This, as Greenhouse so powerfully discusses, is the true cruelty of the coercive nature of Christian Science. I am not prepared to deny the reality of healing by faith or miraculous divine intervention. I AM a skeptic where it comes to assertions that these healings can be "produced" by the willful determination of humans, or that prayer should be substituted for common-sense procedures such as minor surgery, vaccination, treatment of infections, and so on. I understand that modern medicine can be equally doctrinaire and coercive at times, and that doctors often exhibit a refusal to admit their fallibility. The appropriate balance, I believe, would let medicine do what it can, and rely on prayer to support its efforts.
The greatest tragedy in the Ewing family, as described by this painfully honest memoire, was the total dishonesty and secrecy that was perpetrated by the parents in the name of their faith. Whether earlier medical intervention would have saved Jo Ewing's life or not, openness and truthfulness concerning the reality of the situation and willingness to consider medical options would most certainly have prevented untold anguish on the part of the entire extended family. I could not help returning over and over again to the thought, "Where is LOVE, which is supposed to be the primary criterion of anything that goes by the name `Christian'?"
I think the one thing that would have helped me the most as a reader to keep the focus of the narrative would have been an abbreviated "family tree", since the large number of aunts, uncles and cousins in this family featured so significantly in the story. Other than that, I believe the journalistic style of the presentation was exceptionally meaningful. The story maintained objectivity wherever possible, while none-the-less exhibiting deep emotional relevance.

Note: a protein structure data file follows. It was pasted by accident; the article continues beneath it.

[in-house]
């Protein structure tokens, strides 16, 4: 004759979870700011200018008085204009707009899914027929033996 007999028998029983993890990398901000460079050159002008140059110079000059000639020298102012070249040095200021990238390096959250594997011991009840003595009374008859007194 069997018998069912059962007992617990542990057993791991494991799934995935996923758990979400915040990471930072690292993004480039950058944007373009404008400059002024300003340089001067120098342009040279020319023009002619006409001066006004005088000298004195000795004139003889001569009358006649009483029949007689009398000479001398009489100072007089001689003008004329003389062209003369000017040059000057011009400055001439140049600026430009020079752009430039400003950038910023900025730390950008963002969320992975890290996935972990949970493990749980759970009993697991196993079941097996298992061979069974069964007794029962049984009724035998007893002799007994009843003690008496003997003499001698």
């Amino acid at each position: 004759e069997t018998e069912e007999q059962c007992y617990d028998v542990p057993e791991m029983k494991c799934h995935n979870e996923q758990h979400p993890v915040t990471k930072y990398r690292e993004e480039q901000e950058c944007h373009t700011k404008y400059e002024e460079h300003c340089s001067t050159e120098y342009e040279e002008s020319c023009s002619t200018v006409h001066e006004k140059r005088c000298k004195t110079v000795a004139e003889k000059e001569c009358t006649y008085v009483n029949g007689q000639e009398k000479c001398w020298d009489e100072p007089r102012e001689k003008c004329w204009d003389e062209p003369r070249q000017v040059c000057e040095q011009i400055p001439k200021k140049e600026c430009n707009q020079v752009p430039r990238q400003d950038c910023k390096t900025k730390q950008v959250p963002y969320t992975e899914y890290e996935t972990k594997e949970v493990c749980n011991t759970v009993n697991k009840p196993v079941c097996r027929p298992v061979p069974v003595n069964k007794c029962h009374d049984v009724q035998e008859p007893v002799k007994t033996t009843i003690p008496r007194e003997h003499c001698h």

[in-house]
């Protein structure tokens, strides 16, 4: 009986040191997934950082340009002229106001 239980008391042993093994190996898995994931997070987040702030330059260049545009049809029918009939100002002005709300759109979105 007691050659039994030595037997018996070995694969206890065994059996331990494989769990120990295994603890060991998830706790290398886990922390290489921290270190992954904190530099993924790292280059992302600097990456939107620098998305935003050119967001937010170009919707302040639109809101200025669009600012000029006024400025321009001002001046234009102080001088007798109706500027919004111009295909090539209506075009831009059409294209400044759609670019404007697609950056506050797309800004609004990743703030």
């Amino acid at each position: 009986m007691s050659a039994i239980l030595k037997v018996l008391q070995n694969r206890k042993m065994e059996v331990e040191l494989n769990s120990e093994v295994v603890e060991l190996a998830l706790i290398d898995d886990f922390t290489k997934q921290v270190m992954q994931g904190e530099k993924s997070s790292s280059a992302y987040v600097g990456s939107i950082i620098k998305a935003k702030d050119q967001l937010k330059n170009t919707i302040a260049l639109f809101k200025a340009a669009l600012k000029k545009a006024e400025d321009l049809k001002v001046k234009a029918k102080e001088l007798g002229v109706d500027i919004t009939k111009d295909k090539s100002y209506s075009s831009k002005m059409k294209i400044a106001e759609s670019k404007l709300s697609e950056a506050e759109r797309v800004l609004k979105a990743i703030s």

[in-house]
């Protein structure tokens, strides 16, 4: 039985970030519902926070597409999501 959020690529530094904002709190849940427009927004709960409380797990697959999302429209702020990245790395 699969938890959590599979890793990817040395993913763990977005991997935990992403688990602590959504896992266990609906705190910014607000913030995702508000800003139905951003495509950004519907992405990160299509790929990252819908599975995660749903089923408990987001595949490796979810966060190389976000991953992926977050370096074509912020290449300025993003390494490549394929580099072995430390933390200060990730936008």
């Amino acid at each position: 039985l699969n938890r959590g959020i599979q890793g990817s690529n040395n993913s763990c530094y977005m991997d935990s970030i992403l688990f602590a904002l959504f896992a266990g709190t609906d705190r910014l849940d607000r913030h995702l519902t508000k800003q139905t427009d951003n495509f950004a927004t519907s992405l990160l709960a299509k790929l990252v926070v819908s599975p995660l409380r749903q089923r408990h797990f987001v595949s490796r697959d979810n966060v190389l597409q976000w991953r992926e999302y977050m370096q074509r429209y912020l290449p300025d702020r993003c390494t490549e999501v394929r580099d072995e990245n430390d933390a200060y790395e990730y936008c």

It got worse when people died. As the author points out, death is swept under the rug. No one talks about the deceased person any more. It's almost as if they weren't ever alive. I rememeber another girl in Sunday School dying suddenly when she choked to death on her parents' living room floor. She had swollen tonsils and couldn't breath. Immediately after this happened, a practitioner from church called other local church members and told them not to visit the grief-stricken parents because it would give "too much reality" to the situation. I watched my mother and grandmother take off their coats and cancel their visit to the girl's family. Talk about cold and cruel. Can you imagine them sitting in their house all alone with not one of their church "friends" coming over to show their love?
Lucia also points out the hypocrisy of a practitioner wearing glasses and a healer not even being able to heal a kitten; these contradictions are all too common to ex-Christian Scientists. Reading this book validated a lot of my feelings as I grew up and made me realize at least one other person had struggled just like I had.